I’m A Fool has a spacious, moody and funky arrangement as it unfolds. Just a broody bass line, keyboards and guitars combine as a questioning scatted, heartbroken vocal enters. Then the tempo quickens. The rhythm section, searing guitars and stabs of keyboards drive the arrangement along. Bunny’s vocal is filled with sadness and emotion. With such an emotive vocal, the arrangement doesn’t disappoint. It’s drama personified, providing the perfect backdrop, for Bunny’s vocal and reflecting the heartache and emotion in his vocal.
It’s Time To Twist sounds like Bunny looked to the past for inspiration when writing this song. The song literally bursts into life. A driving, funky rhythm section, bursts of space-age synths, searing guitars and stabs of bluesy horns set the scene for sweet, soulful harmonies. Bunny’s powerful gnarled vocal becomes a vamp, while crystalline guitars and washes of keyboards replace his vocal. By then, you realize Bunny has looked to the past for inspiration, fusing blues, funk and soul, adding to that generous supply of hooks.
Closing Let Me Party With You is Don’t Even Try (Give It Up), written and arranged by Gregory Herbert. Bunny has saved the best to last, as he decides to revisit his soulful past. Straight away, you realize something special is unfolding. A bursts of drums ushers in chiming guitars, rasping horns and waves of atmospheric keyboards. The rhythm section create the track’s slow, beautiful and soulful heartbeat. For his part, Bunny delivers a tender, heartfelt vocal. Truly, he rolls back the years, delivering a vocal filled with emotion, joy and hope. It’s the perfect way to close the first chapter in the part of the Bunny Sigler story.
With Bunny Sigler now signed to Norman Harris’ Gold Mind Records, Let Me Party With You represents the next chapter in his career. While Bunny hadn’t enjoyed the success his music deserved at Philadelphia International Records, it was almost as if Bunny was reinvigorated and rejuvenated at Gold Mind Records. Let Me Party With You proved to be Bunny most successful album, surpassing even his Philadelphia International Records’s debut That’s How Long I’ve Been Loving. On Let Me Party With You mixed musical genres old and new. Unlike some soul singers during the disco era, Bunny didn’t throw the soul out with the bathwater. He combined Philly Soul with funk, disco, jazz and a twist of the blues. The result was six tracks, where Bunny mixed good-time party music, funky licks and some heartfelt soul. The record-buying public loved the music on Let Me Party With You, resulting in the album number seventy-seven in the US Billboard 200 and number eighteen in the US R&B Charts. Add to this, four hit single and Bunny Sigler was back, asking to Let Me Party With You. Given how good the music is on Let Me Party With You is you can’t refuse. Standout Tracks: You’re Love Is Good, I Got What You Need, I’m A Fool and Don’t Even Try (Give It Up).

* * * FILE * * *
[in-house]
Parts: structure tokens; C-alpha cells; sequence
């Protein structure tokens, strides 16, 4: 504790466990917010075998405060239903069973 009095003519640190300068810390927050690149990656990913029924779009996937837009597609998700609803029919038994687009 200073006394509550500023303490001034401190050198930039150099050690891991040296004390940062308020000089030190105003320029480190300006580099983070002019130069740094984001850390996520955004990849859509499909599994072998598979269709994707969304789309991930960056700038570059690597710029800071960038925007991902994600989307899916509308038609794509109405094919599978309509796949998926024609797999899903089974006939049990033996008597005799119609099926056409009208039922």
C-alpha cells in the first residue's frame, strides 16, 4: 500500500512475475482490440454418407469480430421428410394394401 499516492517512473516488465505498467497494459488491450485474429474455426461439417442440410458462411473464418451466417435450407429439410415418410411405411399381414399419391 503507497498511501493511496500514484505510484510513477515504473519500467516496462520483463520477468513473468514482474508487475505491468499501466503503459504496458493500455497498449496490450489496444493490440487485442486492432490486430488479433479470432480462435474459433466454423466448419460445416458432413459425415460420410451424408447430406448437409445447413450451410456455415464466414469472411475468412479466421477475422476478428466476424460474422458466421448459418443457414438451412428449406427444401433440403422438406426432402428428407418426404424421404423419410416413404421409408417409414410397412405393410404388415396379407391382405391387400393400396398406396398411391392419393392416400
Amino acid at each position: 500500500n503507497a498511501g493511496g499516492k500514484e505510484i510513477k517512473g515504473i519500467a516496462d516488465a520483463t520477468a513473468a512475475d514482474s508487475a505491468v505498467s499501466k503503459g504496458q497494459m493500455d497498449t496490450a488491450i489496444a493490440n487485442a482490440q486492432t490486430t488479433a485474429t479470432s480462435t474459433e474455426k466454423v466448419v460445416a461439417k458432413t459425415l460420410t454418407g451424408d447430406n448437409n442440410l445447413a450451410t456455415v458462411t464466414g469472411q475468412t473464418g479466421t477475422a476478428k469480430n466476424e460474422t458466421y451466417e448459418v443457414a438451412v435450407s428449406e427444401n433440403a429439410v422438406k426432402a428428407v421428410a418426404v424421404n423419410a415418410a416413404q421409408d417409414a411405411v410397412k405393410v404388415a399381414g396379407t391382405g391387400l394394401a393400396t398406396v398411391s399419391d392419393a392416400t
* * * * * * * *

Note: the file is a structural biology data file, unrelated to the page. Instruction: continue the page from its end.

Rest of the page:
BUNNY SIGLER-LET ME PARTY WITH YOU.